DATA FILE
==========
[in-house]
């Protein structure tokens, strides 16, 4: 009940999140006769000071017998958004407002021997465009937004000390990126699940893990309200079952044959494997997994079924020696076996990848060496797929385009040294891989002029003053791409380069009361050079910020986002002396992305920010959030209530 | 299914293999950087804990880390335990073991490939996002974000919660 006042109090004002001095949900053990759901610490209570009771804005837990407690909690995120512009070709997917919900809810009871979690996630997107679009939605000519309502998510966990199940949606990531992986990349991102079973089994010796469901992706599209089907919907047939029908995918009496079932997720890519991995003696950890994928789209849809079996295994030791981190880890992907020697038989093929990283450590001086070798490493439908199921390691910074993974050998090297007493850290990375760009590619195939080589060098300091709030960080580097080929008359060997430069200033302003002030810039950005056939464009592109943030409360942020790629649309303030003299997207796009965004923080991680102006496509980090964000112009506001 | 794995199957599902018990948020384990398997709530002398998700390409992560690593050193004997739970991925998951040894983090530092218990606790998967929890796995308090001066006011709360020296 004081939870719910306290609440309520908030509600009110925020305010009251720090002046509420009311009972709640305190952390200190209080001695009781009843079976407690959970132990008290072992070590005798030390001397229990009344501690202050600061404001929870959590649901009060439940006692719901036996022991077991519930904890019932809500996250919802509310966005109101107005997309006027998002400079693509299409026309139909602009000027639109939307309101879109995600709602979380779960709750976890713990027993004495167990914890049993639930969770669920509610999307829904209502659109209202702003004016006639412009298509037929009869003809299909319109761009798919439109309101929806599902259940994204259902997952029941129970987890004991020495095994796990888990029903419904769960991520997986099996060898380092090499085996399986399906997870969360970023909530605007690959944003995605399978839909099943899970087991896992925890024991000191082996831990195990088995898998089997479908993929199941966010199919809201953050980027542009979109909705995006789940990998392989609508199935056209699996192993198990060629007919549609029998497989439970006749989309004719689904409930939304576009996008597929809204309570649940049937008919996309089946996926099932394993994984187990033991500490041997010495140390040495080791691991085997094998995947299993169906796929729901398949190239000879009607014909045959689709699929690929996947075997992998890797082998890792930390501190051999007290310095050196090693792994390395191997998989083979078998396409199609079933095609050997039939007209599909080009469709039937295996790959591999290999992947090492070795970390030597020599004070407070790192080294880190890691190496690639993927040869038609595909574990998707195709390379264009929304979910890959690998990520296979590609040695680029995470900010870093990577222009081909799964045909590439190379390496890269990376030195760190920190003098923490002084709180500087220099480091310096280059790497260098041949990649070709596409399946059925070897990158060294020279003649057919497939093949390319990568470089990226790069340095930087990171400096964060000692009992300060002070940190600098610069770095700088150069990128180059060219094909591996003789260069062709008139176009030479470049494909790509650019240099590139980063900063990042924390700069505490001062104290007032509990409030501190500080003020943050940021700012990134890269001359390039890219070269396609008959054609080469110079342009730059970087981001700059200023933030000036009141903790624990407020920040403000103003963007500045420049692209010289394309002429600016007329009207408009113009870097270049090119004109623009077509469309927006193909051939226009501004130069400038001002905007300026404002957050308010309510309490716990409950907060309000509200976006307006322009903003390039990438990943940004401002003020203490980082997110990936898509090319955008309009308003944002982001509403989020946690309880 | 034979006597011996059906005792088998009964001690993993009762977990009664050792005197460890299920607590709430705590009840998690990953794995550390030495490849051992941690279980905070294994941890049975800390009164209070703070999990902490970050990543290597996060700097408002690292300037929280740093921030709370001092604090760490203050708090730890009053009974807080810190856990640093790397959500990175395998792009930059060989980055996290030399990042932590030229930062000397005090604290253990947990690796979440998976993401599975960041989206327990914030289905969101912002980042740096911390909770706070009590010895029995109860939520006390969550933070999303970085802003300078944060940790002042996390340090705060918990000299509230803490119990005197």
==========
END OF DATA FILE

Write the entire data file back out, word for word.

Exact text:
[in-house]
């Protein structure tokens, strides 16, 4: 009940999140006769000071017998958004407002021997465009937004000390990126699940893990309200079952044959494997997994079924020696076996990848060496797929385009040294891989002029003053791409380069009361050079910020986002002396992305920010959030209530 | 299914293999950087804990880390335990073991490939996002974000919660 006042109090004002001095949900053990759901610490209570009771804005837990407690909690995120512009070709997917919900809810009871979690996630997107679009939605000519309502998510966990199940949606990531992986990349991102079973089994010796469901992706599209089907919907047939029908995918009496079932997720890519991995003696950890994928789209849809079996295994030791981190880890992907020697038989093929990283450590001086070798490493439908199921390691910074993974050998090297007493850290990375760009590619195939080589060098300091709030960080580097080929008359060997430069200033302003002030810039950005056939464009592109943030409360942020790629649309303030003299997207796009965004923080991680102006496509980090964000112009506001 | 794995199957599902018990948020384990398997709530002398998700390409992560690593050193004997739970991925998951040894983090530092218990606790998967929890796995308090001066006011709360020296 004081939870719910306290609440309520908030509600009110925020305010009251720090002046509420009311009972709640305190952390200190209080001695009781009843079976407690959970132990008290072992070590005798030390001397229990009344501690202050600061404001929870959590649901009060439940006692719901036996022991077991519930904890019932809500996250919802509310966005109101107005997309006027998002400079693509299409026309139909602009000027639109939307309101879109995600709602979380779960709750976890713990027993004495167990914890049993639930969770669920509610999307829904209502659109209202702003004016006639412009298509037929009869003809299909319109761009798919439109309101929806599902259940994204259902997952029941129970987890004991020495095994796990888990029903419904769960991520997986099996060898380092090499085996399986399906997870969360970023909530605007690959944003995605399978839909099943899970087991896992925890024991000191082996831990195990088995898998089997479908993929199941966010199919809201953050980027542009979109909705995006789940990998392989609508199935056209699996192993198990060629007919549609029998497989439970006749989309004719689904409930939304576009996008597929809204309570649940049937008919996309089946996926099932394993994984187990033991500490041997010495140390040495080791691991085997094998995947299993169906796929729901398949190239000879009607014909045959689709699929690929996947075997992998890797082998890792930390501190051999007290310095050196090693792994390395191997998989083979078998396409199609079933095609050997039939007209599909080009469709039937295996790959591999290999992947090492070795970390030597020599004070407070790192080294880190890691190496690639993927040869038609595909574990998707195709390379264009929304979910890959690998990520296979590609040695680029995470900010870093990577222009081909799964045909590439190379390496890269990376030195760190920190003098923490002084709180500087220099480091310096280059790497260098041949990649070709596409399946059925070897990158060294020279003649057919497939093949390319990568470089990226790069340095930087990171400096964060000692009992300060002070940190600098610069770095700088150069990128180059060219094909591996003789260069062709008139176009030479470049494909790509650019240099590139980063900063990042924390700069505490001062104290007032509990409030501190500080003020943050940021700012990134890269001359390039890219070269396609008959054609080469110079342009730059970087981001700059200023933030000036009141903790624990407020920040403000103003963007500045420049692209010289394309002429600016007329009207408009113009870097270049090119004109623009077509469309927006193909051939226009501004130069400038001002905007300026404002957050308010309510309490716990409950907060309000509200976006307006322009903003390039990438990943940004401002003020203490980082997110990936898509090319955008309009308003944002982001509403989020946690309880 | 034979006597011996059906005792088998009964001690993993009762977990009664050792005197460890299920607590709430705590009840998690990953794995550390030495490849051992941690279980905070294994941890049975800390009164209070703070999990902490970050990543290597996060700097408002690292300037929280740093921030709370001092604090760490203050708090730890009053009974807080810190856990640093790397959500990175395998792009930059060989980055996290030399990042932590030229930062000397005090604290253990947990690796979440998976993401599975960041989206327990914030289905969101912002980042740096911390909770706070009590010895029995109860939520006390969550933070999303970085802003300078944060940790002042996390340090705060918990000299509230803490119990005197």